The Guernsey Eisteddfod
The word "Eisteddfod" - from the welsh word eistedd (to sit) and fod (to be) actually means 'session'. Started in 1176 in Wales, Lord Rhys held a grand gathering at his castle and invited artists from all over the country to perform. A chair at the Lord's table was awarded to the best poet and musician. By the 19th century the Eisteddfod had developed into a fully-fledged folk festival on a large scale with competitions in music, poetry, drama and the arts.
An inaugural meeting with regard to the formation of the Guernsey Eisteddfod was held on 29th November 1921, presided by the Bailiff, Sir Edward Ozanne, and the following extracts are taken from the Minutes of that meeting:
Reverend Frederick J Paine was asked to address the meeting.
He said that he envisaged an organisation to include all Arts and Crafts called an “Eisteddfod” (although he was open to other suggestions!) but it must be an effective title, one to conjure with, as ‘Eisteddfod’ was. He also commented that he was aware that Jersey already had such a festival which was a highly developed organisation and although they could not hope to reach such a high standard at first, they could make it their aim to overtake it, emulate it, and also foster friendly inter island rivalry which would raise the talents of the young people. He saw no limits to its ultimate success!
Reverend Paine thought that such and eisteddfod ”…might stem the mad rush for amusement which was characteristic of the present day and turn this energy into channels of greater usefulness and develop the latent faculties of the young people in the right way.”
The Bailiff thought that the name Eisteddfod, though so difficult to pronounce, would have to stand, as it expressed something which was understood the world over!
The proposition was carried with unanimous applause!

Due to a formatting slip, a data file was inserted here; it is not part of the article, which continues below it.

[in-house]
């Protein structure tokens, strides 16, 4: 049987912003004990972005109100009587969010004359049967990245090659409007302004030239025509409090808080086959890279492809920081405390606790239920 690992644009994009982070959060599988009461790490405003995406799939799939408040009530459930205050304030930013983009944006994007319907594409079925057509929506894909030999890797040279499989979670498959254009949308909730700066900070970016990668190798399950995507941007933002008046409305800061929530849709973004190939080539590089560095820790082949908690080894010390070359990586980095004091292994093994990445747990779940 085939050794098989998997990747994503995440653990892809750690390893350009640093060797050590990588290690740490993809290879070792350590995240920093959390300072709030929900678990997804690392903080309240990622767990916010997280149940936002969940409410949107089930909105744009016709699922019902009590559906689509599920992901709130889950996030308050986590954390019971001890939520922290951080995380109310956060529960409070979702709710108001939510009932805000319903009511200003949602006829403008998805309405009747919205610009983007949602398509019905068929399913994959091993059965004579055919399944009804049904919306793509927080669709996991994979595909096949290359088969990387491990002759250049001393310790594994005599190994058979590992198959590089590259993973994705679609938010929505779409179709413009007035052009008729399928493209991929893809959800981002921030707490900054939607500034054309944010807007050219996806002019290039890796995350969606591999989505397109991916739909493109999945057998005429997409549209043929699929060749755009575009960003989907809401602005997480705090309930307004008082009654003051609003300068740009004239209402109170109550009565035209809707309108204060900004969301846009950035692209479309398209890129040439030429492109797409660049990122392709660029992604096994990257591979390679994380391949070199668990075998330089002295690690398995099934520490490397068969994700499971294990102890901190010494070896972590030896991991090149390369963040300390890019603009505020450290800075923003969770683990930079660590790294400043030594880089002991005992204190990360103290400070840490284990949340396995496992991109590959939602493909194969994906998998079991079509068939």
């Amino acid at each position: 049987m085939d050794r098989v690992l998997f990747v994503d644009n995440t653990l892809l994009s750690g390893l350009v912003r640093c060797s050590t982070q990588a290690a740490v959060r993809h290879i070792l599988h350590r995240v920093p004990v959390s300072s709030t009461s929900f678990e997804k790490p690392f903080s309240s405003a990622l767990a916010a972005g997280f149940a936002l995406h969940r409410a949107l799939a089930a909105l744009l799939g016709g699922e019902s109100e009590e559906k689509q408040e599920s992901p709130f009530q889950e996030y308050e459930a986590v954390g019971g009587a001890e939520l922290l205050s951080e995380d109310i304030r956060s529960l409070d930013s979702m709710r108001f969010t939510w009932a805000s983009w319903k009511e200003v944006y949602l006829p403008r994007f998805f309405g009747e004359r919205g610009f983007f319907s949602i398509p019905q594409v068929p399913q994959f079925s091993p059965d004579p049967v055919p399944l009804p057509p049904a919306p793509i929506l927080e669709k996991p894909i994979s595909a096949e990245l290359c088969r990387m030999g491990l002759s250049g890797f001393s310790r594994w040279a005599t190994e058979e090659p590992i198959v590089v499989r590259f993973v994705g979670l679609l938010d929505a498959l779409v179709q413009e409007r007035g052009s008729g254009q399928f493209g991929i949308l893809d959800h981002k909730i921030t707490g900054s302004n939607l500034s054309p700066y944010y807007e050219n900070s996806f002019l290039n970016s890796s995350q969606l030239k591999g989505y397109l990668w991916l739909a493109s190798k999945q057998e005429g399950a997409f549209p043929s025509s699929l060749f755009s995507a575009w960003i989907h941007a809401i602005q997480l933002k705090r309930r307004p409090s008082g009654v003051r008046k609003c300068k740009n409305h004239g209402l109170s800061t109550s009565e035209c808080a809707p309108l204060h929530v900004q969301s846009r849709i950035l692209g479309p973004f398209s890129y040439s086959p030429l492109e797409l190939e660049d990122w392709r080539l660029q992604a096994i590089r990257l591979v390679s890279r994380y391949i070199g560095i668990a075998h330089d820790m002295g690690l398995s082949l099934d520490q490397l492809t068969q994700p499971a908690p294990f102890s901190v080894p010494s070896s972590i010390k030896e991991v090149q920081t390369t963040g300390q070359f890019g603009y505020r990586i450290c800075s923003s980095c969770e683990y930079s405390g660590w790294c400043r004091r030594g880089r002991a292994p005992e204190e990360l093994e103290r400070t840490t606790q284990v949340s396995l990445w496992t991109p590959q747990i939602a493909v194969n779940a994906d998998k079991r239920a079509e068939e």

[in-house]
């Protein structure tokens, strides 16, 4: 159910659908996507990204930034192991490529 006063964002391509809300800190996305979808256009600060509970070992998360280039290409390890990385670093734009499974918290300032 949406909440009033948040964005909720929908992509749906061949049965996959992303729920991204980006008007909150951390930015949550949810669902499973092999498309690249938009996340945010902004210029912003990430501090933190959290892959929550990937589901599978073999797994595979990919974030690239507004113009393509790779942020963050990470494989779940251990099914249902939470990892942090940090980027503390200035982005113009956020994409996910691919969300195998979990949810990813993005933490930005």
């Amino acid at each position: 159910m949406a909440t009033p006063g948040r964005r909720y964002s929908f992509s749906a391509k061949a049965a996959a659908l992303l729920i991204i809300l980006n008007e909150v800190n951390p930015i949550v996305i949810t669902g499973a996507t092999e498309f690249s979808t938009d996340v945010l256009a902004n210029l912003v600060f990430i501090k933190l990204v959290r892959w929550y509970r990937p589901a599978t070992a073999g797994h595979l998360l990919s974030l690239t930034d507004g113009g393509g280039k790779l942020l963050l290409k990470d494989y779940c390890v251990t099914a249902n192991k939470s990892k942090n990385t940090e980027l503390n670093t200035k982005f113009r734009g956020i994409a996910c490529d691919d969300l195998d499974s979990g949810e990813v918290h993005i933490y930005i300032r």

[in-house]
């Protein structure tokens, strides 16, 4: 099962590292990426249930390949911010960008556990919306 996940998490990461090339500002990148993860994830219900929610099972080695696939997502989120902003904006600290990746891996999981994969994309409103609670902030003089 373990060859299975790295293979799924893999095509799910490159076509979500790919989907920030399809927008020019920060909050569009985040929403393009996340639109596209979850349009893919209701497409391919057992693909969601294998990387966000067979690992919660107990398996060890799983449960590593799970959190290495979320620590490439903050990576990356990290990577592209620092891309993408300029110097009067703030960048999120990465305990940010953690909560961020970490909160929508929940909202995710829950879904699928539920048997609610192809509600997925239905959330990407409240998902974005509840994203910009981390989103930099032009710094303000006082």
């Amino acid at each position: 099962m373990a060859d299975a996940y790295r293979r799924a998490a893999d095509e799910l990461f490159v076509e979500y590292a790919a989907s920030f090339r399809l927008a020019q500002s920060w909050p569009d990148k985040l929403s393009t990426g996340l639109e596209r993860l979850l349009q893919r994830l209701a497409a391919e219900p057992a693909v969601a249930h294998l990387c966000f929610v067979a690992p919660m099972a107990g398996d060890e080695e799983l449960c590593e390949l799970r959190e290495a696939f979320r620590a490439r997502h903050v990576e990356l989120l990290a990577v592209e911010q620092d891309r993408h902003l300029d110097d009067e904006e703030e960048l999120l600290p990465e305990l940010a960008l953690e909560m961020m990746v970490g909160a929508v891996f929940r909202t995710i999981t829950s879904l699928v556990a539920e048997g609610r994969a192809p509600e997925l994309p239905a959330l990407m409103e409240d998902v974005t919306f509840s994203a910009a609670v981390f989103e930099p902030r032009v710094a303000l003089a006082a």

Sir Edward, in his closing remarks said he was warmed and cheered at all he had heard at the meeting and ...."there was no doubt in his mind that the little ship just launched would have a long and prosperous voyage!"
The first Guernsey Eisteddfod Festival was held on 1st November 1922 at the Little Theatre and with the exception of the years during World War II, it has taken place annually ever since.
Held in early Spring, many locals take this opportunity to show off their talents whether it be in the performing arts, the arts and craft section, or in many cases – both! In 2008 we received over 3,200 entries which, when taking into account the involvement of parents, relatives, teachers and supporters, we estimate over 15% of the population are actively involved in one way or another!
The flexibility of the organisation allows us to ‘move with the times’ and we are always open to ideas to include new disciplines into the Festival. Currently we have 15 sections which are as follows: Art and Craft (adult, and primary and secondary school age), English literature, shorthand and typing, floral displays, cookery, home made wines and beers, needlework, silk painting, photography, video, roller skating, French, Guernsey French, speech and drama and music.
Each section has it’s own syllabus and is supervised by an executive officer who in turn has a loyal band of volunteer helpers. We are always looking for more help during the actual festival. If you would like to become more involved, perhaps you could let us know by filling in the form on the 'Contact Us' page.
We also gladly welcome new members and at present have a growing membership of over 600. Please do not hesitate to contact Mr Paul Davis if you wish to join. Details of applying for membership can be found on the 'Membership' page.
Our Festival is organised to give an opportunity to people who have an interest in the arts to receive constructive comments from professional adjudicators which will hopefully help them develop their respective talents! We believe that being given the chance to view the arts and crafts and to listen to the performances will enable people, young and old, to appreciate the quite often hidden talents of many of our Islanders. We hope to encourage as many visitors as possible to our festival so that arts in Guernsey can be kept alive for future generations!
We are proud that the Guernsey Eisteddfod continues to evolve, ensuring that the ‘little ship’ launched in 1922 still has quite a few more miles to go!